stereosc2pe + | Trees have long thoughts / Hermann Hesse



"So the tree rustles in the evening, when we stand uneasy before our own childish thoughts: Trees have long thoughts, long-breathing and restful, just as they have longer lives than ours. They are wiser than we are, as long as we do not listen to them. But when we have learned how to listen to trees, then the brevity and the quickness and the childlike hastiness of our thoughts achieve an incomparable joy. Whoever has learned how to listen to trees no longer wants to be a tree. He wants to be nothing except what he is. That is home. That is happiness.”

Hermann Hesse, Bäume: Betrachtungen und Gedichte 
[Trees: Reflections and Poems]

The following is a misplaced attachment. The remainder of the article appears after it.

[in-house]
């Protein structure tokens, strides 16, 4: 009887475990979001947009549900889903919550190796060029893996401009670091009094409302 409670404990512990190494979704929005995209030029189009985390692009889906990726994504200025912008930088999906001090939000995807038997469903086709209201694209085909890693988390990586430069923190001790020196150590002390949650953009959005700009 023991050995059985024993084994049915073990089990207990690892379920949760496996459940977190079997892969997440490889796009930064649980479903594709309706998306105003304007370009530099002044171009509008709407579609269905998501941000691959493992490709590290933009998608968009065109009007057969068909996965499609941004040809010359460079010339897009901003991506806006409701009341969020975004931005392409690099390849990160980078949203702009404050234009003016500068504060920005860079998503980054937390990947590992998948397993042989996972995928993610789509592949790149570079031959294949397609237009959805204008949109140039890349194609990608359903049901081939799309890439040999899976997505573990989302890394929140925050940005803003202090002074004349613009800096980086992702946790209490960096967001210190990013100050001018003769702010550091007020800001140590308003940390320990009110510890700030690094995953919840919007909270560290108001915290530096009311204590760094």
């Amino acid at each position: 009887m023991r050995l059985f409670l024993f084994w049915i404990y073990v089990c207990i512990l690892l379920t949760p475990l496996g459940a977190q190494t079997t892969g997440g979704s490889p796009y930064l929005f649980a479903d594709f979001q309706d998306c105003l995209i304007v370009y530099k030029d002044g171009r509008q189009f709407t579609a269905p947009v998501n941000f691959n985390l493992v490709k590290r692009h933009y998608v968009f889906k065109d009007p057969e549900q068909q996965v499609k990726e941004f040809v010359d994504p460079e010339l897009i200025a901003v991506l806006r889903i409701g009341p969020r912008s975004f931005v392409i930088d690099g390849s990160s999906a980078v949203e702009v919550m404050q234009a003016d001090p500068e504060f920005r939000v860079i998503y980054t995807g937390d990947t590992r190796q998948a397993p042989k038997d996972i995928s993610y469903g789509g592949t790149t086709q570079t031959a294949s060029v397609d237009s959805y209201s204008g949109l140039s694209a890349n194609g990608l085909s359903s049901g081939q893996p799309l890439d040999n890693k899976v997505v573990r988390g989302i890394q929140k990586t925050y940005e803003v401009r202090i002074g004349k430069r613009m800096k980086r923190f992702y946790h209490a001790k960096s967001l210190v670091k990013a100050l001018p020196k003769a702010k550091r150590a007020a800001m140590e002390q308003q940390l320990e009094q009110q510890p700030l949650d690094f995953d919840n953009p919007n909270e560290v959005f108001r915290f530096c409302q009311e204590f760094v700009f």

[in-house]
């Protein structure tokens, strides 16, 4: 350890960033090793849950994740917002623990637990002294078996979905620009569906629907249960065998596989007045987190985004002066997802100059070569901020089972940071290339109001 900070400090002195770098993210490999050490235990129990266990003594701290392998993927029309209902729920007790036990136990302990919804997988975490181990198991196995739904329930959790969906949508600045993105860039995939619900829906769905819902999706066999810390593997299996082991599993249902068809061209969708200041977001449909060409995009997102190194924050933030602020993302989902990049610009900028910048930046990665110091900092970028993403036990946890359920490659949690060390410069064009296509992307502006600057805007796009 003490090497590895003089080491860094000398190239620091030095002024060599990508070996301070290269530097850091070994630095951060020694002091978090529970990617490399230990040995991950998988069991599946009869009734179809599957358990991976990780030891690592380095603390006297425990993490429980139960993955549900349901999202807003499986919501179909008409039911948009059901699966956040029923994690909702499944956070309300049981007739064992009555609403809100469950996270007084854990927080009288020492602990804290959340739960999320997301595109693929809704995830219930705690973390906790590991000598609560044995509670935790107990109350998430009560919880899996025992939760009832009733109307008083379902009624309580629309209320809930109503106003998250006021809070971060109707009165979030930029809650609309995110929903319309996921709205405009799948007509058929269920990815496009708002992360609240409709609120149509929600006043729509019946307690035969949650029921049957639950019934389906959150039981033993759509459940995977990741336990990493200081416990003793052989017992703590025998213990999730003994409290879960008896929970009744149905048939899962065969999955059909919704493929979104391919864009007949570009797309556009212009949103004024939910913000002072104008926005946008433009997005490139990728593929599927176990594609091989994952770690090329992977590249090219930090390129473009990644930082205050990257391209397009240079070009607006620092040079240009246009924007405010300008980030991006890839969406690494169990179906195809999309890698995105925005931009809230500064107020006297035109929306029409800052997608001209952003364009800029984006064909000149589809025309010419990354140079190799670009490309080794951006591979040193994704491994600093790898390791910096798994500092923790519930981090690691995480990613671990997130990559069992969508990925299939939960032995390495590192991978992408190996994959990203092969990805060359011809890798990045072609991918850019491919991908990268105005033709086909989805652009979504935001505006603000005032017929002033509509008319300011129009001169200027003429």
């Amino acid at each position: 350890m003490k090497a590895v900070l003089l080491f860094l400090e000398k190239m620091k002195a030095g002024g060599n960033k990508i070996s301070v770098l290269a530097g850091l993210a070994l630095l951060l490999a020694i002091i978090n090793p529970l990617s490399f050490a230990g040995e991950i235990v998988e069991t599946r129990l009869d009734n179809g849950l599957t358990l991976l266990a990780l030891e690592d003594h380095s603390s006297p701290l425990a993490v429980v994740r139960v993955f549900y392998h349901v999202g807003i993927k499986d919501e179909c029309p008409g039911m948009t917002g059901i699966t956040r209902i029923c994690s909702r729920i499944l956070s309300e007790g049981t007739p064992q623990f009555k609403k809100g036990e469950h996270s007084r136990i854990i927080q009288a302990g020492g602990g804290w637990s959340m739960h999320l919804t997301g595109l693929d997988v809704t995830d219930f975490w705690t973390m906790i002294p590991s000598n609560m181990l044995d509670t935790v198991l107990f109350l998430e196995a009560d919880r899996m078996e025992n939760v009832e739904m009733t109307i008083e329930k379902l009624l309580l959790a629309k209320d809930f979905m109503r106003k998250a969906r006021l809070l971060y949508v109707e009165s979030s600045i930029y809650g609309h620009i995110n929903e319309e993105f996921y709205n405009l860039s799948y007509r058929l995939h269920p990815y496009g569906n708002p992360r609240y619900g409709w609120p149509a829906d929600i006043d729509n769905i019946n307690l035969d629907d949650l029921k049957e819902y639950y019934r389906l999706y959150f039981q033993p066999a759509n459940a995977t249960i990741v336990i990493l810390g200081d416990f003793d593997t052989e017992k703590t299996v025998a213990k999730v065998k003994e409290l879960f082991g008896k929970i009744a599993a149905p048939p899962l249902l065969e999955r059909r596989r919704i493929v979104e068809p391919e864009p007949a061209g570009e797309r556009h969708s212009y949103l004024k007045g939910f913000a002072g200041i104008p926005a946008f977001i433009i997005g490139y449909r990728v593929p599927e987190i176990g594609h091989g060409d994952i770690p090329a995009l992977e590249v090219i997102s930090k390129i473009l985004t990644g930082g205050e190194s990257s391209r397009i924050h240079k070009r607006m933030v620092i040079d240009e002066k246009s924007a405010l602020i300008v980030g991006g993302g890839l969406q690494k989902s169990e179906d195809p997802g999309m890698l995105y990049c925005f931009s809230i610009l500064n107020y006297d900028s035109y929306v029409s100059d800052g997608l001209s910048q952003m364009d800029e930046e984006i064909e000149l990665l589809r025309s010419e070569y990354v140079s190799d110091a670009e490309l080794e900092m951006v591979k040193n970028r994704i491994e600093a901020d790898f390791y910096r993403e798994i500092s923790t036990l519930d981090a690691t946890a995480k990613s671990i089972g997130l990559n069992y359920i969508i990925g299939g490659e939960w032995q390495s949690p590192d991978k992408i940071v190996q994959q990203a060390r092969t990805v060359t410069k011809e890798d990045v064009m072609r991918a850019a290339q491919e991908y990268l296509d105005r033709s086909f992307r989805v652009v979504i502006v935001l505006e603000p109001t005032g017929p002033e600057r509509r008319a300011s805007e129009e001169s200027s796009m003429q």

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  1. For me, trees have always been the most penetrating preachers. I revere them when they live in tribes and families, in forests and groves. And even more I revere them when they stand alone. They are like lonely persons. Not like hermits who have stolen away out of some weakness, but like great, solitary men, like Beethoven and Nietzsche. In their highest boughs the world rustles, their roots rest in infinity; but they do not lose themselves there, they struggle with all the force of their lives for one thing only: to fulfil themselves according to their own laws, to build up their own form, to represent themselves. Nothing is holier, nothing is more exemplary than a beautiful, strong tree. When a tree is cut down and reveals its naked death-wound to the sun, one can read its whole history in the luminous, inscribed disk of its trunk: in the rings of its years, its scars, all the struggle, all the suffering, all the sickness, all the happiness and prosperity stand truly written, the narrow years and the luxurious years, the attacks withstood, the storms endured. And every young farmboy knows that the hardest and noblest wood has the narrowest rings, that high on the mountains and in continuing danger the most indestructible, the strongest, the ideal trees grow.